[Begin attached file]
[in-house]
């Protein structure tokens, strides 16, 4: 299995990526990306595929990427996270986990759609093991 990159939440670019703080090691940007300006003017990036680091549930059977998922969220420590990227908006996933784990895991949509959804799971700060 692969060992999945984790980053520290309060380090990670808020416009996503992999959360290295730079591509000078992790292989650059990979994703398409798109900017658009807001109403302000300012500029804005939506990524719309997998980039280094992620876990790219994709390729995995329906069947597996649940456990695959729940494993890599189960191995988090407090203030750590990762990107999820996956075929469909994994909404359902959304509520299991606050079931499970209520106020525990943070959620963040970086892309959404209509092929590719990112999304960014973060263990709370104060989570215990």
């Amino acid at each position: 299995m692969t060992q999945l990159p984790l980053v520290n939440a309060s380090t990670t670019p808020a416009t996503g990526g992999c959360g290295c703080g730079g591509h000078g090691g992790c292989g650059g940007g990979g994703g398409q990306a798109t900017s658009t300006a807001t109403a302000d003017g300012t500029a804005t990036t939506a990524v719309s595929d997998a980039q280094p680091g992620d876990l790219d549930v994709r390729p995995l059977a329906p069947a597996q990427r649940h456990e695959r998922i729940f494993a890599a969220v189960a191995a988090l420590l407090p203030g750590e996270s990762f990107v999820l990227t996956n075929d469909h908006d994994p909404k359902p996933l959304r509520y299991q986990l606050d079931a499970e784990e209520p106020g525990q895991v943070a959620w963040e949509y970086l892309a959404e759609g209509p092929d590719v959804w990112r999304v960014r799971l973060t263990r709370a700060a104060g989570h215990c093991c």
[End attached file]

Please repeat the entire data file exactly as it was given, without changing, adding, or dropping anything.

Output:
[in-house]
């Protein structure tokens, strides 16, 4: 299995990526990306595929990427996270986990759609093991 990159939440670019703080090691940007300006003017990036680091549930059977998922969220420590990227908006996933784990895991949509959804799971700060 692969060992999945984790980053520290309060380090990670808020416009996503992999959360290295730079591509000078992790292989650059990979994703398409798109900017658009807001109403302000300012500029804005939506990524719309997998980039280094992620876990790219994709390729995995329906069947597996649940456990695959729940494993890599189960191995988090407090203030750590990762990107999820996956075929469909994994909404359902959304509520299991606050079931499970209520106020525990943070959620963040970086892309959404209509092929590719990112999304960014973060263990709370104060989570215990």
């Amino acid at each position: 299995m692969t060992q999945l990159p984790l980053v520290n939440a309060s380090t990670t670019p808020a416009t996503g990526g992999c959360g290295c703080g730079g591509h000078g090691g992790c292989g650059g940007g990979g994703g398409q990306a798109t900017s658009t300006a807001t109403a302000d003017g300012t500029a804005t990036t939506a990524v719309s595929d997998a980039q280094p680091g992620d876990l790219d549930v994709r390729p995995l059977a329906p069947a597996q990427r649940h456990e695959r998922i729940f494993a890599a969220v189960a191995a988090l420590l407090p203030g750590e996270s990762f990107v999820l990227t996956n075929d469909h908006d994994p909404k359902p996933l959304r509520y299991q986990l606050d079931a499970e784990e209520p106020g525990q895991v943070a959620w963040e949509y970086l892309a959404e759609g209509p092929d590719v959804w990112r999304v960014r799971l973060t263990r709370a700060a104060g989570h215990c093991c």